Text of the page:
Many had asked for a bold Brexit budget; the Chancellor has stated a more "balanced approach" but he just wanted to avoid another banana skin and avoid embarrassing U-turns like he did in March. There have been a few budget "howlers" in the past. Remember the "pasty tax". Arguably the quickest U-turn in budget history occurred earlier this year when Chancellor Hammond was forced to backtrack on self-employed national insurance increases.

Politically, Phillip Hammond has been under an enormous amount of pressure, from backbenchers to Brexiters and it seems as though the Prime Minister isn't a huge supporter either. In many ways, this was a make-or-break budget for the Chancellor. Despite the pressure and the fact that he has one hand tied behind his back, due to the minority government and projected worsening of the public finances, he has relaxed the purse strings and can feel confident that the budget will be passed. And feel confident that no embarrassing U-turns will have to take place. He has every chance of staying as Chancellor for a while longer; partly due to the weakness in the Government. One benefit of this is that his future career in stand-up comedy will be delayed!

There were some serious rumours that he was planning to reduce the VAT threshold for small businesses, which would have been political suicide and would have upset the best part of 5 million self-employed and small business owners.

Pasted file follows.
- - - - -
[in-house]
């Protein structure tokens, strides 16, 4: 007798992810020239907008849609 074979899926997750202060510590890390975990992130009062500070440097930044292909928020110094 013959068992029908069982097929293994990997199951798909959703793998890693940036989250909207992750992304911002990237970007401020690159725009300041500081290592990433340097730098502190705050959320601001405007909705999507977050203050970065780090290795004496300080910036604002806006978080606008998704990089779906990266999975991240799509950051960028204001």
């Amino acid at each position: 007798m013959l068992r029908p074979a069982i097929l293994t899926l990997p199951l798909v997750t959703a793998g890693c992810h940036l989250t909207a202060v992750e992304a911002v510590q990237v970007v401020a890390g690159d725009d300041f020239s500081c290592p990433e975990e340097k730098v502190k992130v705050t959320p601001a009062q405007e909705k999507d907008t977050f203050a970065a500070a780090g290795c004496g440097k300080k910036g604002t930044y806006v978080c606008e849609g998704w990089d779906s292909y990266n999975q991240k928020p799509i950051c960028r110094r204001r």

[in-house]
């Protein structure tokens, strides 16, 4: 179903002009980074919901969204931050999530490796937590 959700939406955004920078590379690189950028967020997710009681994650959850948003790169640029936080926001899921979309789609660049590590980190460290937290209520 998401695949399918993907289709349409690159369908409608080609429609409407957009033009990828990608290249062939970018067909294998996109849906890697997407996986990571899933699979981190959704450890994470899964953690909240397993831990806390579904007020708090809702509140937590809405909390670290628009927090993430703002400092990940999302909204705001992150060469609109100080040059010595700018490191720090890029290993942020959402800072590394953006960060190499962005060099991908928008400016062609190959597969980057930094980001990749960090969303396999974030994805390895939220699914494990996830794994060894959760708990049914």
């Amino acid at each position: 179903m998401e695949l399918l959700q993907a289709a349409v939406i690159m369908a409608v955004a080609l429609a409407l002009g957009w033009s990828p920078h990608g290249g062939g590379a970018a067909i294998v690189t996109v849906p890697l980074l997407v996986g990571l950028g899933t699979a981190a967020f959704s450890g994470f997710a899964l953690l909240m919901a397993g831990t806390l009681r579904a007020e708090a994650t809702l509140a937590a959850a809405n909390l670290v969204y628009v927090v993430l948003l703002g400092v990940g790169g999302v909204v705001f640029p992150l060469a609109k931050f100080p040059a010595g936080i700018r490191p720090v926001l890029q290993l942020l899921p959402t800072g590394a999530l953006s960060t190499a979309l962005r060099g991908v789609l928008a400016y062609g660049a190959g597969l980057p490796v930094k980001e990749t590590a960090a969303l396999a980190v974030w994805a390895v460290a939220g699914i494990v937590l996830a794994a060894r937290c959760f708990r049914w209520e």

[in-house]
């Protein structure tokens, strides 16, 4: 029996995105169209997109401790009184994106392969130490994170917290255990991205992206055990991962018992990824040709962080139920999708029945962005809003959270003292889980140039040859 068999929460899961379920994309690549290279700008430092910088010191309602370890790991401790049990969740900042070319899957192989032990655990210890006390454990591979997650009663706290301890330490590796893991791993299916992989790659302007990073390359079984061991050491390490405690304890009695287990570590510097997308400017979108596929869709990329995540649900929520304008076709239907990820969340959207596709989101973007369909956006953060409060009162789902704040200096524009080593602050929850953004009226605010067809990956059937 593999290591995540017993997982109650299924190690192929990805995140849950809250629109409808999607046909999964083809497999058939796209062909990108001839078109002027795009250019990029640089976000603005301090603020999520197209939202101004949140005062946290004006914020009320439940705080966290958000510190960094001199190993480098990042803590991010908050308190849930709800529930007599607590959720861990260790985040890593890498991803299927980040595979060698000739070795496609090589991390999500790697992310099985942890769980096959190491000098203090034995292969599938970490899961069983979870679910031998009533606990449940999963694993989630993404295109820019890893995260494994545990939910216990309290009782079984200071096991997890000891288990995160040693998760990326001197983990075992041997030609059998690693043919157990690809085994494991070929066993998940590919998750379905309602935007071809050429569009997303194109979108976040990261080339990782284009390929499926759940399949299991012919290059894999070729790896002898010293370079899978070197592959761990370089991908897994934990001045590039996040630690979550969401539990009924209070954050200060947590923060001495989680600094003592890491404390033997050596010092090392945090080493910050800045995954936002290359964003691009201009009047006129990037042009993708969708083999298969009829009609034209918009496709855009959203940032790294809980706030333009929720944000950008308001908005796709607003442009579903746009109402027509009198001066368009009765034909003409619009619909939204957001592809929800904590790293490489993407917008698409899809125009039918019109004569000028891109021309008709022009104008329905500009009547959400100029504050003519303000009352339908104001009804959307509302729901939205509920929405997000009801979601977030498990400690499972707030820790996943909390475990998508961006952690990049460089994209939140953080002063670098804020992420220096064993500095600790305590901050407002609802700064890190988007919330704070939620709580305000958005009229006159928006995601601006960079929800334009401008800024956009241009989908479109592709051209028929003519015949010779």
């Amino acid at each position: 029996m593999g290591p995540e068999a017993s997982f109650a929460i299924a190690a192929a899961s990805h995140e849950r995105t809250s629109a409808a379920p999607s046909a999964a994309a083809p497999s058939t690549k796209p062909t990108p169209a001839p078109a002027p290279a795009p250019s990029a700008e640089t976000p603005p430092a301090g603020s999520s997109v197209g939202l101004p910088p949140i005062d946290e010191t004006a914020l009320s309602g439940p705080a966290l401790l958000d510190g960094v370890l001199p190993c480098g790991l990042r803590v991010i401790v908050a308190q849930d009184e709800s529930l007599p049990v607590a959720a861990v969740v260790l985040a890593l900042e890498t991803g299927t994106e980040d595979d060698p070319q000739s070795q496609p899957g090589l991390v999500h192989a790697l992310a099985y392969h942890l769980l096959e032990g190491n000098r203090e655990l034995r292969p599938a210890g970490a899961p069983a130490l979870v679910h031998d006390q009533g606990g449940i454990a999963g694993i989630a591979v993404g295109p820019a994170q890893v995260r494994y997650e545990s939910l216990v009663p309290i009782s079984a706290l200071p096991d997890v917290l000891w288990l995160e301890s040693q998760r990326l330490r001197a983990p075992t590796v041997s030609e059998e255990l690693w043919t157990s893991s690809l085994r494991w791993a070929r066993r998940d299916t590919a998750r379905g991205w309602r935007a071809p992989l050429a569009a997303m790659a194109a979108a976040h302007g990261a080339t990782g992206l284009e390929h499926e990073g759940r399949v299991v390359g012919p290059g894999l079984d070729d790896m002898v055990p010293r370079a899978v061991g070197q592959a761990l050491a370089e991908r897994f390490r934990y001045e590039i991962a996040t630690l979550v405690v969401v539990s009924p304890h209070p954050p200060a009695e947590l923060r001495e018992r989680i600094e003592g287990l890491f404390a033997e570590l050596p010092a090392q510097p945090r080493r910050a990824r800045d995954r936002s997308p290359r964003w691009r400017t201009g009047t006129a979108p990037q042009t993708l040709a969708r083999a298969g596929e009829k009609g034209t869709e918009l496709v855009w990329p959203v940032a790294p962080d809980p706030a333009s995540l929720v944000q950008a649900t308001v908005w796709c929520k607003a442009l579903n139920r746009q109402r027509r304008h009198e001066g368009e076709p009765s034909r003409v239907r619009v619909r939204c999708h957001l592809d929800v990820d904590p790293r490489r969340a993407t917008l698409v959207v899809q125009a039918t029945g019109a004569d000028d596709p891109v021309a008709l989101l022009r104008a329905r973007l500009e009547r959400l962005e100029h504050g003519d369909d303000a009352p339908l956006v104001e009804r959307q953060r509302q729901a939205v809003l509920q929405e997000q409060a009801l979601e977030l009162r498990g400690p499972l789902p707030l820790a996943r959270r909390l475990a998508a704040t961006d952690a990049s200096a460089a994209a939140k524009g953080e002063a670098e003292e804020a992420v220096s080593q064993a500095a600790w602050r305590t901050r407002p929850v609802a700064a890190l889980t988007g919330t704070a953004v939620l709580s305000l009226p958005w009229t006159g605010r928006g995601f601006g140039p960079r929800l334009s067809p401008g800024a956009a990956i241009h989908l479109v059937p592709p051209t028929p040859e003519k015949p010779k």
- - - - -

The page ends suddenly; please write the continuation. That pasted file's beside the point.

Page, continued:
There was more good news for the self-employed too, as the white-van man and woman will be left out of the diesel duty increases for new diesel vehicles that don't have the appropriate emissions.

The stand out headlines were notably the changes to stamp duty for first-time buyers. This was a great headline grabber and had the most approval from the backbenchers as they now have something to sell to their constituencies. However, many think this will benefit sellers rather than purchasers in the long run. But for the time being, first-time buyers will have the reassurance of this long-term commitment.

Another highlight was the further commitment to tax avoidance. However, for professional advisers who assist clients with tax advice this is going to be an even hotter, hot potato.

The finance and pension industry can breathe a small sigh of relief as it was refreshing to see pensions not given its annual "kicking" or tweaking.

Something for accountants to bear in mind for the future, and for future budgets, is the disparity that the IFS (Institute of Fiscal Studies) have highlighted. Owner mangers pay less tax to the exchequer than self-employed and employees. With the growing number of new start-ups, this will have an impact on the tax take in future years. I am confident this will be addressed at some point in the future.

Fact: The last chancellor to give an Autumn Budget was the Conservatives' Ken Clarke in 1996. When Labour won the election the following year, the new chancellor, Gordon Brown, opted for a Spring Budget instead.